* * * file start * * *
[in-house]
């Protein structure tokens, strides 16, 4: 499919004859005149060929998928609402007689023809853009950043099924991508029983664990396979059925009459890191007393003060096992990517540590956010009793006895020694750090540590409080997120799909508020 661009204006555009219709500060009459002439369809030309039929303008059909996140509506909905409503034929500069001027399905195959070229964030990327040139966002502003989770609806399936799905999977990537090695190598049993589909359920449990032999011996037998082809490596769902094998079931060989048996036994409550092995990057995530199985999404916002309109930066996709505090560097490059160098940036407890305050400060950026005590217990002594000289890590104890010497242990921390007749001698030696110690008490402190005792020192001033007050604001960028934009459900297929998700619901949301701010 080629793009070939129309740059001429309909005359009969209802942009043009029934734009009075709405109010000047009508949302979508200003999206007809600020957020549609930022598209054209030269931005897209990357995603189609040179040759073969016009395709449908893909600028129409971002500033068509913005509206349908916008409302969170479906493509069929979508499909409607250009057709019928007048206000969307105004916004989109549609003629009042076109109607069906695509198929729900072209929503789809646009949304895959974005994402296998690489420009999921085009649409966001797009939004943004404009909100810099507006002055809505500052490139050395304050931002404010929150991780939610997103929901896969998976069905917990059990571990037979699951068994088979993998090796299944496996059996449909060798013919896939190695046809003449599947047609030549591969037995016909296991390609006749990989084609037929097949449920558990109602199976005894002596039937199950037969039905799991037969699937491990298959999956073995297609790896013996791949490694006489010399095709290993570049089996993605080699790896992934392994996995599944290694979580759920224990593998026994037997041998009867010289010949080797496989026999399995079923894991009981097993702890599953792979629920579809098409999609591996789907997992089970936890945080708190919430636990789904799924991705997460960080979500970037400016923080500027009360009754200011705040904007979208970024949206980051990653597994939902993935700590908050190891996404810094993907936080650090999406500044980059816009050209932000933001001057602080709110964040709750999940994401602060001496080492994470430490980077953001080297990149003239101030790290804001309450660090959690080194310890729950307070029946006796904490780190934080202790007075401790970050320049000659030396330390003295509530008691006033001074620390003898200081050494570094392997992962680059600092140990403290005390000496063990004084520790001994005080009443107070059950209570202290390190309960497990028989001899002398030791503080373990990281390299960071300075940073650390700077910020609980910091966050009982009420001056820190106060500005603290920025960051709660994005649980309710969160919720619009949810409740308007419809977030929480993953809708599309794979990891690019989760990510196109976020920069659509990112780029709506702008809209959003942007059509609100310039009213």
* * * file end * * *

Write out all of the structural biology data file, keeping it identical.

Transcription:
[in-house]
């Protein structure tokens, strides 16, 4: 499919004859005149060929998928609402007689023809853009950043099924991508029983664990396979059925009459890191007393003060096992990517540590956010009793006895020694750090540590409080997120799909508020 661009204006555009219709500060009459002439369809030309039929303008059909996140509506909905409503034929500069001027399905195959070229964030990327040139966002502003989770609806399936799905999977990537090695190598049993589909359920449990032999011996037998082809490596769902094998079931060989048996036994409550092995990057995530199985999404916002309109930066996709505090560097490059160098940036407890305050400060950026005590217990002594000289890590104890010497242990921390007749001698030696110690008490402190005792020192001033007050604001960028934009459900297929998700619901949301701010 080629793009070939129309740059001429309909005359009969209802942009043009029934734009009075709405109010000047009508949302979508200003999206007809600020957020549609930022598209054209030269931005897209990357995603189609040179040759073969016009395709449908893909600028129409971002500033068509913005509206349908916008409302969170479906493509069929979508499909409607250009057709019928007048206000969307105004916004989109549609003629009042076109109607069906695509198929729900072209929503789809646009949304895959974005994402296998690489420009999921085009649409966001797009939004943004404009909100810099507006002055809505500052490139050395304050931002404010929150991780939610997103929901896969998976069905917990059990571990037979699951068994088979993998090796299944496996059996449909060798013919896939190695046809003449599947047609030549591969037995016909296991390609006749990989084609037929097949449920558990109602199976005894002596039937199950037969039905799991037969699937491990298959999956073995297609790896013996791949490694006489010399095709290993570049089996993605080699790896992934392994996995599944290694979580759920224990593998026994037997041998009867010289010949080797496989026999399995079923894991009981097993702890599953792979629920579809098409999609591996789907997992089970936890945080708190919430636990789904799924991705997460960080979500970037400016923080500027009360009754200011705040904007979208970024949206980051990653597994939902993935700590908050190891996404810094993907936080650090999406500044980059816009050209932000933001001057602080709110964040709750999940994401602060001496080492994470430490980077953001080297990149003239101030790290804001309450660090959690080194310890729950307070029946006796904490780190934080202790007075401790970050320049000659030396330390003295509530008691006033001074620390003898200081050494570094392997992962680059600092140990403290005390000496063990004084520790001994005080009443107070059950209570202290390190309960497990028989001899002398030791503080373990990281390299960071300075940073650390700077910020609980910091966050009982009420001056820190106060500005603290920025960051709660994005649980309710969160919720619009949810409740308007419809977030929480993953809708599309794979990891690019989760990510196109976020920069659509990112780029709506702008809209959003942007059509609100310039009213």